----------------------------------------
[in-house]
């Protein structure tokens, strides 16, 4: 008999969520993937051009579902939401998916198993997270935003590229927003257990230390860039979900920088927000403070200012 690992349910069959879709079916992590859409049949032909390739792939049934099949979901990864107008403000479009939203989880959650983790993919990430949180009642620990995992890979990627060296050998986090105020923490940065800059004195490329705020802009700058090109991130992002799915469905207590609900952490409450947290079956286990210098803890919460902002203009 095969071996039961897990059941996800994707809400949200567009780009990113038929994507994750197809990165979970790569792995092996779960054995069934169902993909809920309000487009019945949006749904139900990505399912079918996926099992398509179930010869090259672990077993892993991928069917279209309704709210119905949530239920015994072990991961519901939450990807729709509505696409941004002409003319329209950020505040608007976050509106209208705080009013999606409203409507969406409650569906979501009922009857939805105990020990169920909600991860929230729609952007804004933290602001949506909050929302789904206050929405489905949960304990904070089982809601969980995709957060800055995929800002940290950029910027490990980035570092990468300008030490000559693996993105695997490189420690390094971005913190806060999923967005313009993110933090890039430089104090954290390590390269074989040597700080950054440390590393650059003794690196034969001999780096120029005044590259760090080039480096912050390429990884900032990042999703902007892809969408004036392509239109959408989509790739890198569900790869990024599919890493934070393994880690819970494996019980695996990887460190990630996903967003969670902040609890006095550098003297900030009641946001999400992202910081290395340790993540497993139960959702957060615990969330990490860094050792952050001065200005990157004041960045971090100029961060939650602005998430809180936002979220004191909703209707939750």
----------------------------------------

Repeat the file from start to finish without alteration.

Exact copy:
[in-house]
């Protein structure tokens, strides 16, 4: 008999969520993937051009579902939401998916198993997270935003590229927003257990230390860039979900920088927000403070200012 690992349910069959879709079916992590859409049949032909390739792939049934099949979901990864107008403000479009939203989880959650983790993919990430949180009642620990995992890979990627060296050998986090105020923490940065800059004195490329705020802009700058090109991130992002799915469905207590609900952490409450947290079956286990210098803890919460902002203009 095969071996039961897990059941996800994707809400949200567009780009990113038929994507994750197809990165979970790569792995092996779960054995069934169902993909809920309000487009019945949006749904139900990505399912079918996926099992398509179930010869090259672990077993892993991928069917279209309704709210119905949530239920015994072990991961519901939450990807729709509505696409941004002409003319329209950020505040608007976050509106209208705080009013999606409203409507969406409650569906979501009922009857939805105990020990169920909600991860929230729609952007804004933290602001949506909050929302789904206050929405489905949960304990904070089982809601969980995709957060800055995929800002940290950029910027490990980035570092990468300008030490000559693996993105695997490189420690390094971005913190806060999923967005313009993110933090890039430089104090954290390590390269074989040597700080950054440390590393650059003794690196034969001999780096120029005044590259760090080039480096912050390429990884900032990042999703902007892809969408004036392509239109959408989509790739890198569900790869990024599919890493934070393994880690819970494996019980695996990887460190990630996903967003969670902040609890006095550098003297900030009641946001999400992202910081290395340790993540497993139960959702957060615990969330990490860094050792952050001065200005990157004041960045971090100029961060939650602005998430809180936002979220004191909703209707939750």